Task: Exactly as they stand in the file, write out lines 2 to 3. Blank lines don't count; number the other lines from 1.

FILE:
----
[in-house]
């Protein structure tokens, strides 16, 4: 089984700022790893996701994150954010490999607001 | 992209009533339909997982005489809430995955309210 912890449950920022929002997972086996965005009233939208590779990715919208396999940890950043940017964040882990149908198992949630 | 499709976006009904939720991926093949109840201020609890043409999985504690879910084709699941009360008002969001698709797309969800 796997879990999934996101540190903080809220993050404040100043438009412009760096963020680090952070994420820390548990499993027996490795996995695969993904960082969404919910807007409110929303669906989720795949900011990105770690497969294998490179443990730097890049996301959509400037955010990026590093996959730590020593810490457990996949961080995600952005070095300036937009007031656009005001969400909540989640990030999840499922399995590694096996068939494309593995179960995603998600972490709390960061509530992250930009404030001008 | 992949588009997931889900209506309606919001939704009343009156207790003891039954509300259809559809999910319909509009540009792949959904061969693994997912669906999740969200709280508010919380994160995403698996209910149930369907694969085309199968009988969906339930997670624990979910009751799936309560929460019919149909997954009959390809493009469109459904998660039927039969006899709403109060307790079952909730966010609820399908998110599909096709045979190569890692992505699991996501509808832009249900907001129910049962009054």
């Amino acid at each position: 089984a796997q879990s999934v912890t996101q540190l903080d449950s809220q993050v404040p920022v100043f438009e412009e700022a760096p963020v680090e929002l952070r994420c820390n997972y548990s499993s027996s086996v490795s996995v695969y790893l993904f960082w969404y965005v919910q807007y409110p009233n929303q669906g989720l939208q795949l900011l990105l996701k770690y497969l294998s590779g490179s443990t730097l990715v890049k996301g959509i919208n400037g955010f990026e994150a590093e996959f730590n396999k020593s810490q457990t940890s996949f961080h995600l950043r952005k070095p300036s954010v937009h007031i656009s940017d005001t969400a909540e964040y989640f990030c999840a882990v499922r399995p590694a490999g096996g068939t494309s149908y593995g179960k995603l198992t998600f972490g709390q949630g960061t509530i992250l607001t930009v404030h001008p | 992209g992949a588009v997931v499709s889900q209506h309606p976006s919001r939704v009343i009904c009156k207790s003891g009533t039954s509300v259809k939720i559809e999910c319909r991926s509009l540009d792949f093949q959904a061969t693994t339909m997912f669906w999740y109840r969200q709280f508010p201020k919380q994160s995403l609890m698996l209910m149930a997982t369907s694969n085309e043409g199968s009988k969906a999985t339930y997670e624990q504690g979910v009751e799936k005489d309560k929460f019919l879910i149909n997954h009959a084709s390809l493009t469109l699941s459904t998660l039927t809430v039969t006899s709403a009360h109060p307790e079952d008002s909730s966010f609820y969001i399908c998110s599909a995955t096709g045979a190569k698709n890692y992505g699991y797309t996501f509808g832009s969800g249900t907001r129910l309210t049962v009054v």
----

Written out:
């Protein structure tokens, strides 16, 4: 089984700022790893996701994150954010490999607001 | 992209009533339909997982005489809430995955309210 912890449950920022929002997972086996965005009233939208590779990715919208396999940890950043940017964040882990149908198992949630 | 499709976006009904939720991926093949109840201020609890043409999985504690879910084709699941009360008002969001698709797309969800 796997879990999934996101540190903080809220993050404040100043438009412009760096963020680090952070994420820390548990499993027996490795996995695969993904960082969404919910807007409110929303669906989720795949900011990105770690497969294998490179443990730097890049996301959509400037955010990026590093996959730590020593810490457990996949961080995600952005070095300036937009007031656009005001969400909540989640990030999840499922399995590694096996068939494309593995179960995603998600972490709390960061509530992250930009404030001008 | 992949588009997931889900209506309606919001939704009343009156207790003891039954509300259809559809999910319909509009540009792949959904061969693994997912669906999740969200709280508010919380994160995403698996209910149930369907694969085309199968009988969906339930997670624990979910009751799936309560929460019919149909997954009959390809493009469109459904998660039927039969006899709403109060307790079952909730966010609820399908998110599909096709045979190569890692992505699991996501509808832009249900907001129910049962009054």
């Amino acid at each position: 089984a796997q879990s999934v912890t996101q540190l903080d449950s809220q993050v404040p920022v100043f438009e412009e700022a760096p963020v680090e929002l952070r994420c820390n997972y548990s499993s027996s086996v490795s996995v695969y790893l993904f960082w969404y965005v919910q807007y409110p009233n929303q669906g989720l939208q795949l900011l990105l996701k770690y497969l294998s590779g490179s443990t730097l990715v890049k996301g959509i919208n400037g955010f990026e994150a590093e996959f730590n396999k020593s810490q457990t940890s996949f961080h995600l950043r952005k070095p300036s954010v937009h007031i656009s940017d005001t969400a909540e964040y989640f990030c999840a882990v499922r399995p590694a490999g096996g068939t494309s149908y593995g179960k995603l198992t998600f972490g709390q949630g960061t509530i992250l607001t930009v404030h001008p | 992209g992949a588009v997931v499709s889900q209506h309606p976006s919001r939704v009343i009904c009156k207790s003891g009533t039954s509300v259809k939720i559809e999910c319909r991926s509009l540009d792949f093949q959904a061969t693994t339909m997912f669906w999740y109840r969200q709280f508010p201020k919380q994160s995403l609890m698996l209910m149930a997982t369907s694969n085309e043409g199968s009988k969906a999985t339930y997670e624990q504690g979910v009751e799936k005489d309560k929460f019919l879910i149909n997954h009959a084709s390809l493009t469109l699941s459904t998660l039927t809430v039969t006899s709403a009360h109060p307790e079952d008002s909730s966010f609820y969001i399908c998110s599909a995955t096709g045979a190569k698709n890692y992505g699991y797309t996501f509808g832009s969800g249900t907001r129910l309210t049962v009054v």